31st October movie certified for release after relevant cuts – CBFC to HC


31st October, based on the assassination of the country’s former Prime Minister Indira Gandhi and its aftermath, stars Soha Ali Khan and Vir Das in lead roles.

The Censor Board today told Delhi High Court that Bollywood movie 31st October, based on the aftermath of the assassination of Prime Minister Indira Gandhi including the 1984 anti-Sikh riots, was certified for release after deletion of all offensive scenes.

The Central Board of Film Certification (CBFC) made the submission before a bench of Chief Justice G Rohini and Justice Sangita Dhingra Sehgal which is hearing a PIL opposing release of the film claiming that it is against the ideology of the “oldest political party of the country”.

Indira Gandhi was assassinated on October 31, 1984. Petitioner Ajay Katara’s lawyer told the court that a 55-second video clipping of the film has been released online and it shows an actor, having a close resemblance to an existing political figure, inciting violence.

Katara has not named the political figure in his plea. The bench asked Katara’s lawyer whether there have been any “instances” of violence after the release of the video clipping and trailers and also whether anyone else has expressed views similar to that of the petitioner.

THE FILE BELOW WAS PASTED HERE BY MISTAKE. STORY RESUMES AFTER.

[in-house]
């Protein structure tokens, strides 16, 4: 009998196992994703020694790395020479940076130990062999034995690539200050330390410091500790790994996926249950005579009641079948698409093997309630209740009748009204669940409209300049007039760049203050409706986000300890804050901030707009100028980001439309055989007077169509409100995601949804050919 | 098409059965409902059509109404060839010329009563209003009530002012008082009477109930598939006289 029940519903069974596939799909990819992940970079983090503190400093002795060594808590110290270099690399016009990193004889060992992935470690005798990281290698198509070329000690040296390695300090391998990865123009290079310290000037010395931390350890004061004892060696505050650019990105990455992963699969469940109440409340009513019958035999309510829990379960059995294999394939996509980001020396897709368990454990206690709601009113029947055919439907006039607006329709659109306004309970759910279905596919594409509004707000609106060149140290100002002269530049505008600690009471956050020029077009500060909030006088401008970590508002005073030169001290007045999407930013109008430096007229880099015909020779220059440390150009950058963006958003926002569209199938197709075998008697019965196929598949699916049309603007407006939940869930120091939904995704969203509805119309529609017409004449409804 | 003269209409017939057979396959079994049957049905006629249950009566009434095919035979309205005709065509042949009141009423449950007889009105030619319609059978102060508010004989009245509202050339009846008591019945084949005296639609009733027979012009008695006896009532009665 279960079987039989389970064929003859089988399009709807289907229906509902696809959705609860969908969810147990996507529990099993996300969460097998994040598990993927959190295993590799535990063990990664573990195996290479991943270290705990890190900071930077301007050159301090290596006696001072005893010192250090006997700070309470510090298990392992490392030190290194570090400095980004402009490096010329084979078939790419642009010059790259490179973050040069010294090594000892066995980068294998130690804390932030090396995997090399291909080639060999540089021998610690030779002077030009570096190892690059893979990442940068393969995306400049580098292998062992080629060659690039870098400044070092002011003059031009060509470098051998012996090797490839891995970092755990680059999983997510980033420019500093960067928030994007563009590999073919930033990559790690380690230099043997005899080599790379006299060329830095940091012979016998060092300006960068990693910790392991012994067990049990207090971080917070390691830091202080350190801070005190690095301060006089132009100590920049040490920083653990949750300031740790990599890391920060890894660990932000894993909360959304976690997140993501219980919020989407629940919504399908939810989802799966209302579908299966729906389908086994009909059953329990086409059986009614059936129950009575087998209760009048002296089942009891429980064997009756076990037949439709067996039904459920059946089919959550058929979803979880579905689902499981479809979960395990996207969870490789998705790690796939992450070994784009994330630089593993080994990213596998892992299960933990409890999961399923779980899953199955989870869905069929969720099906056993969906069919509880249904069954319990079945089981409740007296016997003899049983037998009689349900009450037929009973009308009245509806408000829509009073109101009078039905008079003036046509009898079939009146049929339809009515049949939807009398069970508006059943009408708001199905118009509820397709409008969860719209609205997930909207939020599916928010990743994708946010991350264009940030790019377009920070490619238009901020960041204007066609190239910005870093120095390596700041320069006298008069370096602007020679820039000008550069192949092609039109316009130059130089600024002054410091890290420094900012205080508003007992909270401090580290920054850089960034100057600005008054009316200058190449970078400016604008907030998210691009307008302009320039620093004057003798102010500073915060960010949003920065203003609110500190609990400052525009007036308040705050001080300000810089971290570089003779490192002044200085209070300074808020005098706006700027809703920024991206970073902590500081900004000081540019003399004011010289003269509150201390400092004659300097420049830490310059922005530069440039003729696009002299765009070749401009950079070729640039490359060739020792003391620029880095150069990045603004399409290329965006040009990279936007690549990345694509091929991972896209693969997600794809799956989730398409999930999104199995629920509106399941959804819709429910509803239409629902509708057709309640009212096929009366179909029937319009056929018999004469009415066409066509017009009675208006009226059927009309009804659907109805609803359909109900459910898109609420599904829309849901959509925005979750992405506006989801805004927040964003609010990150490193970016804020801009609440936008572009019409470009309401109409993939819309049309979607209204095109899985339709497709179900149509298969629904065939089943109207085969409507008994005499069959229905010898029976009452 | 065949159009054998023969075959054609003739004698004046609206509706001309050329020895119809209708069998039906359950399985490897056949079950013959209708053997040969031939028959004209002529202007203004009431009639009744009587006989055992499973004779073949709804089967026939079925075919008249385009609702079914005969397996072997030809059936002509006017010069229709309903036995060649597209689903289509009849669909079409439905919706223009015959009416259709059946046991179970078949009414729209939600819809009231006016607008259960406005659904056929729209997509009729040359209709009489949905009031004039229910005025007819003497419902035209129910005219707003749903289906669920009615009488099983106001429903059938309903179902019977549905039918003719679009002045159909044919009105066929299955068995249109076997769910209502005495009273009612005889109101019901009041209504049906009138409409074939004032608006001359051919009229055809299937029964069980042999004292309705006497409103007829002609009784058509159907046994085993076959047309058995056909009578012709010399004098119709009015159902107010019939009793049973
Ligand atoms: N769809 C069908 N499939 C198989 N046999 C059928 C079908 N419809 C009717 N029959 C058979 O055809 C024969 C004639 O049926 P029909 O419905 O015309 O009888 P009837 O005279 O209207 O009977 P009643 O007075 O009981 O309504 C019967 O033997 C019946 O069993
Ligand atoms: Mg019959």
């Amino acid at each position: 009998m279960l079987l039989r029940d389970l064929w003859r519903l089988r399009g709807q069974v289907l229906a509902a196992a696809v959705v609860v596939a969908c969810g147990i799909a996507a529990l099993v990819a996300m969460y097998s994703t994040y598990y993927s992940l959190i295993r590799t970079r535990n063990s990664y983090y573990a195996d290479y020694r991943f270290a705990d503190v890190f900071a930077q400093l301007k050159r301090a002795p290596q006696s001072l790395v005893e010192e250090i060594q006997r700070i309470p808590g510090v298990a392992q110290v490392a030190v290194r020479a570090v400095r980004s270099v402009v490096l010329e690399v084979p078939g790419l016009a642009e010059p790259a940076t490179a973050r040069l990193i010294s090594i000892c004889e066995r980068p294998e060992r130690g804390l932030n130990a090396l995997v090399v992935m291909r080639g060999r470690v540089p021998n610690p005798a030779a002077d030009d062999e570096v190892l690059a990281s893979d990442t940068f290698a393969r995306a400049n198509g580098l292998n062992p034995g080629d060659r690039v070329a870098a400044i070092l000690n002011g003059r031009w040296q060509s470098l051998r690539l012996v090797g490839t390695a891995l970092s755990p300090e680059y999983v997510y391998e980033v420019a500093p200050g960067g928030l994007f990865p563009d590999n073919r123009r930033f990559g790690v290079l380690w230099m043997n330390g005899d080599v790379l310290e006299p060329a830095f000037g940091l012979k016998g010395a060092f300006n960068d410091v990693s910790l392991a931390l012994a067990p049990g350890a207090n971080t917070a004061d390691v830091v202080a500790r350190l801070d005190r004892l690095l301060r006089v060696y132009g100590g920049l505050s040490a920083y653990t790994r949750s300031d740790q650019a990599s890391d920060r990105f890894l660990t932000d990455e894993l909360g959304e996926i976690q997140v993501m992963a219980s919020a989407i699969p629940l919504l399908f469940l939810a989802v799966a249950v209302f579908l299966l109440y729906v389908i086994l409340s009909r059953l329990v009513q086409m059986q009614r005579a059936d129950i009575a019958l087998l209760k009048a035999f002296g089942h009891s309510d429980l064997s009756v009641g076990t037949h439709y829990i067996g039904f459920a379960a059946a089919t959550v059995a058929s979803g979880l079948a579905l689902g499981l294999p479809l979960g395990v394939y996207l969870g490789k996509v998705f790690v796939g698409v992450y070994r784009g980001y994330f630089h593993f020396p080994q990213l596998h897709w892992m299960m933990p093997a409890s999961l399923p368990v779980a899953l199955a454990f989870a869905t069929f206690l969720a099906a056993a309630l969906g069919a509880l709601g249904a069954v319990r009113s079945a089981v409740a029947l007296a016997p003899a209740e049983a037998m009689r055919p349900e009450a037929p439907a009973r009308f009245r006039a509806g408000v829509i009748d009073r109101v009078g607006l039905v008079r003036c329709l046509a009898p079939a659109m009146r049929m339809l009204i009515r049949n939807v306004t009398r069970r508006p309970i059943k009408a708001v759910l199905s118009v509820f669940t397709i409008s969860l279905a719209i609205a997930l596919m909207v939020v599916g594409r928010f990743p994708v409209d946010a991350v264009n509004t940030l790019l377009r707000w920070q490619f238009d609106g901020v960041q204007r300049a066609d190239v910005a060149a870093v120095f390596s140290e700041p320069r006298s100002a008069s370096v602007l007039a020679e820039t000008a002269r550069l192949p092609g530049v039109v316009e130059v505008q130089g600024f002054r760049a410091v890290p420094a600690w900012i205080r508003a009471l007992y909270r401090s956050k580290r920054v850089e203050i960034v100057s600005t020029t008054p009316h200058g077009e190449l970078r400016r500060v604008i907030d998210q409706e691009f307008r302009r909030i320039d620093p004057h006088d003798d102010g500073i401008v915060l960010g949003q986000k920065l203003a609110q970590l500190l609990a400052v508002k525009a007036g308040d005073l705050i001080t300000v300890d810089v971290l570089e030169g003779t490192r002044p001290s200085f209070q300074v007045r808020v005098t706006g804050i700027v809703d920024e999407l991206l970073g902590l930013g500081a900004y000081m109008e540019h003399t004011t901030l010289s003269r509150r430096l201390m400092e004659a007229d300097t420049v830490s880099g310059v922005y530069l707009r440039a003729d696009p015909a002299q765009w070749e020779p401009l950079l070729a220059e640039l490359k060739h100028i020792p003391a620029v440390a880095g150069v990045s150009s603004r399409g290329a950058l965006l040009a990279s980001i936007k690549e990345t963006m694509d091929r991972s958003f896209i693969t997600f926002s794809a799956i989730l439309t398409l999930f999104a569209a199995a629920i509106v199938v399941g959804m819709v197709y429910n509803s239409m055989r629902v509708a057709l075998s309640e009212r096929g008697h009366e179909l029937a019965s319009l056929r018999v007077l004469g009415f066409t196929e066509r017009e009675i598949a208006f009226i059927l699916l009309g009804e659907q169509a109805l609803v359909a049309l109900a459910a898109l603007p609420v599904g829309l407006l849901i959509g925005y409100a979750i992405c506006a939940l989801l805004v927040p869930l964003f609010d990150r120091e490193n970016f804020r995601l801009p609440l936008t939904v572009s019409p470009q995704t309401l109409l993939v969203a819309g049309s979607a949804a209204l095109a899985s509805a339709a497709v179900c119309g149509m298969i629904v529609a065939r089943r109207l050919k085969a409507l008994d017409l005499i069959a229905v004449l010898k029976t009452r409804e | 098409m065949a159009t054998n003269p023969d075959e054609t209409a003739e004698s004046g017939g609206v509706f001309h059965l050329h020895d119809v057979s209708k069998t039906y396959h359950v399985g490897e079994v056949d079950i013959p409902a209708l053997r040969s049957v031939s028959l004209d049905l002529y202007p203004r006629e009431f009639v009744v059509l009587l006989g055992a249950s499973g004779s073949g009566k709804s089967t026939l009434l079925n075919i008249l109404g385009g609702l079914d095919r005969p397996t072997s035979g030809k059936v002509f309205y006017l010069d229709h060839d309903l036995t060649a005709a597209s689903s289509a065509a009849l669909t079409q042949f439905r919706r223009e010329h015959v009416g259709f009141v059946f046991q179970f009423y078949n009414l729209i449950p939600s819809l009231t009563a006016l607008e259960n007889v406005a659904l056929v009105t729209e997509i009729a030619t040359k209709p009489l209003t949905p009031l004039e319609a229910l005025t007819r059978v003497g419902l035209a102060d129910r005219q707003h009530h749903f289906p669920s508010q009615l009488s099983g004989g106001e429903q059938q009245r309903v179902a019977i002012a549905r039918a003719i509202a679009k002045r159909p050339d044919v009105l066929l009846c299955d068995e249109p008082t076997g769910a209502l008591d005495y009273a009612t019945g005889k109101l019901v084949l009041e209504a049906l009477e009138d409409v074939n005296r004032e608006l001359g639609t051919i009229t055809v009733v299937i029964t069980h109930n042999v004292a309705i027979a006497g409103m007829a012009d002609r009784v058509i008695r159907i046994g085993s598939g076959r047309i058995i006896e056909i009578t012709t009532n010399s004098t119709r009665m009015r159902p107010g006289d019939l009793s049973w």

To this, the lawyer said no. After hearing arguments of both sides the bench said it will pass orders and reserved its verdict. During the brief hearing, CBFC’s lawyer told the bench that the film, starring Soha Ali Khan and Vir Das in the lead, had come to it for certification in July last year and the Board had asked the producers to delete several scenes.
The Board said that the movie, which is scheduled to be released on October 21, has been certified for public viewing after the deletions, as ordered by CBFC, were made.

As the Censor Board gave the clearance for release of the politically controversial film 31st October to Delhi High Court after deletion of some objectionable scenes, lead actor Vir Das voiced happiness at the decision.

“It would be really unreasonable to stop the film’s release. I am happy that the film is releasing. One can criticize a film only after watching it completely. A film involves not only us but also a unit of 400 people. Before creating any controversy, one should consider the bigger picture. I am happy that the government body is standing by us to release the film,” Das told IANS.

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